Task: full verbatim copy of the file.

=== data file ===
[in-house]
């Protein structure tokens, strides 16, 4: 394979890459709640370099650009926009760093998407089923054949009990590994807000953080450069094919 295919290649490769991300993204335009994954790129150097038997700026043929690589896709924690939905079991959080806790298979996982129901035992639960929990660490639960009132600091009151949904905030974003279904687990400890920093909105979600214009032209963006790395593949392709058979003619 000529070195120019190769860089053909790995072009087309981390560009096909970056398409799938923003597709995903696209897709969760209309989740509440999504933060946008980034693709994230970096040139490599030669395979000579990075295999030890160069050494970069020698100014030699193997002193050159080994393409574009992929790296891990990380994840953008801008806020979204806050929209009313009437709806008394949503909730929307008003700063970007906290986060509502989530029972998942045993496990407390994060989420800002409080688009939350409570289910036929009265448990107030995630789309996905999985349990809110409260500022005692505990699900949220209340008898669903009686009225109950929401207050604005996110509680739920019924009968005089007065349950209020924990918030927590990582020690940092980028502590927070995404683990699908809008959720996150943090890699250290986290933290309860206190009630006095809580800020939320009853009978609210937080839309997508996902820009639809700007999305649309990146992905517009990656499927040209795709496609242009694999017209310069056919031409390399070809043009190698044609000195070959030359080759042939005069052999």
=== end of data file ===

[in-house]
């Protein structure tokens, strides 16, 4: 394979890459709640370099650009926009760093998407089923054949009990590994807000953080450069094919 295919290649490769991300993204335009994954790129150097038997700026043929690589896709924690939905079991959080806790298979996982129901035992639960929990660490639960009132600091009151949904905030974003279904687990400890920093909105979600214009032209963006790395593949392709058979003619 000529070195120019190769860089053909790995072009087309981390560009096909970056398409799938923003597709995903696209897709969760209309989740509440999504933060946008980034693709994230970096040139490599030669395979000579990075295999030890160069050494970069020698100014030699193997002193050159080994393409574009992929790296891990990380994840953008801008806020979204806050929209009313009437709806008394949503909730929307008003700063970007906290986060509502989530029972998942045993496990407390994060989420800002409080688009939350409570289910036929009265448990107030995630789309996905999985349990809110409260500022005692505990699900949220209340008898669903009686009225109950929401207050604005996110509680739920019924009968005089007065349950209020924990918030927590990582020690940092980028502590927070995404683990699908809008959720996150943090890699250290986290933290309860206190009630006095809580800020939320009853009978609210937080839309997508996902820009639809700007999305649309990146992905517009990656499927040209795709496609242009694999017209310069056919031409390399070809043009190698044609000195070959030359080759042939005069052999």